Department of Geography | Expertise: human causes of and responses to climate change in the Arctic, international negotiations on climate mitigation, adaptation, vulnerability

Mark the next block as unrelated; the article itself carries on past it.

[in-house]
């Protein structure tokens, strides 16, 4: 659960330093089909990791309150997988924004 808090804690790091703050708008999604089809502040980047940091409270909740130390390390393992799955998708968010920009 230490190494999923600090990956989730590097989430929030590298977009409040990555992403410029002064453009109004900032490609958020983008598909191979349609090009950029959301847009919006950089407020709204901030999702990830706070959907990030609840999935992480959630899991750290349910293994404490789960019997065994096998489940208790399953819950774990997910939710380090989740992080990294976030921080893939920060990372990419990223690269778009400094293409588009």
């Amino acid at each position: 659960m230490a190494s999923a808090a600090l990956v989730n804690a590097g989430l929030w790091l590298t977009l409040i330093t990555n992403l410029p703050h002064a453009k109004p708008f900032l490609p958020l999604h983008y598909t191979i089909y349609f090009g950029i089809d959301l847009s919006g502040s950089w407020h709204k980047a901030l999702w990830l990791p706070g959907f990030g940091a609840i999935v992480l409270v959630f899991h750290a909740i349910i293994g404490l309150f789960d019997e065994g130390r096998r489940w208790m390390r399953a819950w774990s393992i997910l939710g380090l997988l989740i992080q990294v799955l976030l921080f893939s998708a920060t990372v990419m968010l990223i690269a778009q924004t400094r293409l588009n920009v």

My research interests lie at the intersection of environmental change and human political and economic systems. Within this broad theme, my work focuses on projects relating to human causes of and responses to climate change in the Arctic, and international negotiations on climate mitigation, adaptation, and vulnerability. A major strand of my research explores future shipping scenarios for the Arctic with a focus on extractive resource economies, GHG and particulate emissions, and hazard risk mitigation. As a geographer, I seek to emphasize the spatial and multiscalar dimensions of environmental change while bridging methodological and philosophical divides between the social and physical sciences. One of the key implications of climate change in the Arctic is that its impacts will be felt both locally and globally, involving complex feedbacks unique to the region and driven by global economics. I believe that geographical research will achieve its greatest relevance if framed in this multiscalar perspective. Over the next few years I am interested in recruiting students with interests in linked human-environment systems and geospatial analysis.